Gradgrind (boo!). Finland (hurrah!) – Teachers are clever, not middle-class failures like UK. They learn not just to teach but how to learn. They’re good, so politicians trust them – it’s having tests that keeps good graduates away from teaching here. They teach less – less teaching=more learning – how much can you learn in passive lecture format. They are all educational researchers & have sense of collaboration and friendly rivalry. New York, Bloomberg, Small Schools of Choice – holistic, not century-old, one-size-fits-all. Academies can avoid systems, rules, curricula (so we have them already?) but not enough “fresh, innovative and more human schools on offer”. Media companies (boo!) hovering, arguing against teacher autonomy, mania to produce endless data. Teachers are amazing people (yay!) but are shackled.

TWAWH3 – tests show “what you know what you can do”. Kids ‘disengaged’ by curriculum. Heard about Sugata Mitra (kaching!). He told the kids they had potential and they succeeded (just like Michelle Pfeiffer). All teachers should be like this. We need creative thinkers as teachers (not like us lot!). We should pay teachers more (finally, we agree on something!). The NUT could be an arbiter of professional quality (took me five minutes to type that, I was laughing so hard). Education system should match world’s dynamism and interconnectivity. End local monopoly, lots of small, local schools – 20, 30 to choose from (really? Even in Norfolk countryside?). Expensive? No, that’s just lazy, old fashioned thinking. One day in our schools, teachers and students treated like people (never!).

TWAWH4 found schools dehumanising, created Little Man School House (yes, that) – a safe space …. where children can challenge themselves on their own terms. Steiner schools good. Neuroscience proves it. UK learn to read too early. Right brain. Back to TWAWH4, who “rejected the idea the students should be taught anything. Activities that build skills and give them real world experiences. E.g. dressing up simulated run up to War of Independence (it’s Texas but I’m willing to bet no-one shot at them). TWAWH4’s “ultimate vision is for a school with no teachers at all”. At his school, “students meet weekly to make collective decisions about disciplinary matters, and punishments meted out by collective student group to any individual child are publicly displayed” (anyone else thinking of Lord of the Flies here?).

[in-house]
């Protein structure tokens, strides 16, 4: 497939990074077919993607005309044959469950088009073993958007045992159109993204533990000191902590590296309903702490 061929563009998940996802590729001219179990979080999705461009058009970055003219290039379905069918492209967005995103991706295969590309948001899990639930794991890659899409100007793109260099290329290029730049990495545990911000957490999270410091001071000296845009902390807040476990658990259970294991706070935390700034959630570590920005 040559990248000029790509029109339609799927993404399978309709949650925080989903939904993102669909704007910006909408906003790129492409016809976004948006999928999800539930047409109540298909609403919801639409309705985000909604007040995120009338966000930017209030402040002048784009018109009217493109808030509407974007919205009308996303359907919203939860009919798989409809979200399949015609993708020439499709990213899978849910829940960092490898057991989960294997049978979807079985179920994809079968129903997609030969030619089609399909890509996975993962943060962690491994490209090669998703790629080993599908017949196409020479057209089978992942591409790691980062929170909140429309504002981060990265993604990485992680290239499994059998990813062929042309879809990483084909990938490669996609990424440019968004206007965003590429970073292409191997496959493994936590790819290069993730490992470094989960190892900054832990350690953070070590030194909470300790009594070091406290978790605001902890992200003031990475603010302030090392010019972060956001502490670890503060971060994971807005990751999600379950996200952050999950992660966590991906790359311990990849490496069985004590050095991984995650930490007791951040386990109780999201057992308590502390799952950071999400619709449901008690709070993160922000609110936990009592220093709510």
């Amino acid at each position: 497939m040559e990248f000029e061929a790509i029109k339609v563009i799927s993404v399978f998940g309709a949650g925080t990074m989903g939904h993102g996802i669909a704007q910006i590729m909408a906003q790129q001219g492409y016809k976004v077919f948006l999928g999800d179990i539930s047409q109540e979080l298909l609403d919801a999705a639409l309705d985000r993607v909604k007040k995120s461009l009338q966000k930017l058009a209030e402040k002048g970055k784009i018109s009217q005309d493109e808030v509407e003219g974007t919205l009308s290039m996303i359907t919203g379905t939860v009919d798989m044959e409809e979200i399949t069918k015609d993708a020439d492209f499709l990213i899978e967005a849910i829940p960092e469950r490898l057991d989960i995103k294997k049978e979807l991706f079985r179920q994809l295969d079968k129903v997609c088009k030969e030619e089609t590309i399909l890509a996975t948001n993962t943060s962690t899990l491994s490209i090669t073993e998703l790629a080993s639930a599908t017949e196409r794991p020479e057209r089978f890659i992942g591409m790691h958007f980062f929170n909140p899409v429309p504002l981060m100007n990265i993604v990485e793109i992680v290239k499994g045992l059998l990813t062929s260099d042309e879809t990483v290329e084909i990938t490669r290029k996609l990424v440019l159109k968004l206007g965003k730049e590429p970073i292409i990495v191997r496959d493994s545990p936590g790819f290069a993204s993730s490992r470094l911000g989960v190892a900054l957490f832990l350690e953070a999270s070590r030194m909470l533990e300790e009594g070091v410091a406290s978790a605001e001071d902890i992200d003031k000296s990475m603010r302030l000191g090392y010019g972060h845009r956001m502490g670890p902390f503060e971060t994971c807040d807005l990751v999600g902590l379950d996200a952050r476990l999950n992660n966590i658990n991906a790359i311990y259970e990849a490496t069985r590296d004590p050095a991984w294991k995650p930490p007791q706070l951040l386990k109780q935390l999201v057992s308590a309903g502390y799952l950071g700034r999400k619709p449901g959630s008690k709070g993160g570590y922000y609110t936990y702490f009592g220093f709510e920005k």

Diversity, innovation. Close down the factories. Free schools should make profit like in Nigeria. No tests – parents shouldn’t use test scores to decide. All the schools he’s described are fee paying (oh right, full of rich hipster kids – that’s why they aren’t burned down by September 3). Let’s make schools more human.

How many did you have? Did you have “jobs that haven’t been created yet”? “Digital natives”? “Flipped classrooms” miserably uncrossed at the end? Maybe he’ll get there in the next book.


3 thoughts on “Who had 21st Century Skills? A bingo review of chapter 2 of Steve Hilton’s new book.

  1. Brilliant. Interesting about Finland “teaching less” – because the sources I’ve found who actually know what they are talking about, or have seen more than one carefully pre-selected Finnish school, talk about desks in rows, lots of teacher talk, very little group work, textbook-based lessons, regular homework and testing, number grades at the end of each term, and students expected to work quietly on their own in class.